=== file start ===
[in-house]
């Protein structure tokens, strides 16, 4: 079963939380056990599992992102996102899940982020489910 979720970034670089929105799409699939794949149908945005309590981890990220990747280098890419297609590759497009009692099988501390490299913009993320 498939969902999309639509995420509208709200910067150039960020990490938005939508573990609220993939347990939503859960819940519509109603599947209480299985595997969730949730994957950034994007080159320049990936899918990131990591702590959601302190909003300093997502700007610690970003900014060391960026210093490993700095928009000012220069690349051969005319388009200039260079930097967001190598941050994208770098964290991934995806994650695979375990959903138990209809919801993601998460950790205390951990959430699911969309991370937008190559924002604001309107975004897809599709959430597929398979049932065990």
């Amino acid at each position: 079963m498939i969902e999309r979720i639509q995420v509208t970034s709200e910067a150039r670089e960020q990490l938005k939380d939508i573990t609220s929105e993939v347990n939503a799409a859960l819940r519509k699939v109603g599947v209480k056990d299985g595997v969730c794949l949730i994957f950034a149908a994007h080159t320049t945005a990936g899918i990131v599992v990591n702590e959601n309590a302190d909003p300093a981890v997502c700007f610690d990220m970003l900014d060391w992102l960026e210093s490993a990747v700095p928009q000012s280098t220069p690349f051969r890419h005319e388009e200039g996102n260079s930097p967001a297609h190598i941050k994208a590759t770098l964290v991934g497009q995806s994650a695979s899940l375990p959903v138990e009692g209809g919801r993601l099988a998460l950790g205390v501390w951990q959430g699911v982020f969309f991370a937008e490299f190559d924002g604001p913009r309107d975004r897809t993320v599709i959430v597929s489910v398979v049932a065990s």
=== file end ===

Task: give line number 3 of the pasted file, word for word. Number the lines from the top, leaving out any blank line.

């Amino acid at each position: 079963m498939i969902e999309r979720i639509q995420v509208t970034s709200e910067a150039r670089e960020q990490l938005k939380d939508i573990t609220s929105e993939v347990n939503a799409a859960l819940r519509k699939v109603g599947v209480k056990d299985g595997v969730c794949l949730i994957f950034a149908a994007h080159t320049t945005a990936g899918i990131v599992v990591n702590e959601n309590a302190d909003p300093a981890v997502c700007f610690d990220m970003l900014d060391w992102l960026e210093s490993a990747v700095p928009q000012s280098t220069p690349f051969r890419h005319e388009e200039g996102n260079s930097p967001a297609h190598i941050k994208a590759t770098l964290v991934g497009q995806s994650a695979s899940l375990p959903v138990e009692g209809g919801r993601l099988a998460l950790g205390v501390w951990q959430g699911v982020f969309f991370a937008e490299f190559d924002g604001p913009r309107d975004r897809t993320v599709i959430v597929s489910v398979v049932a065990s």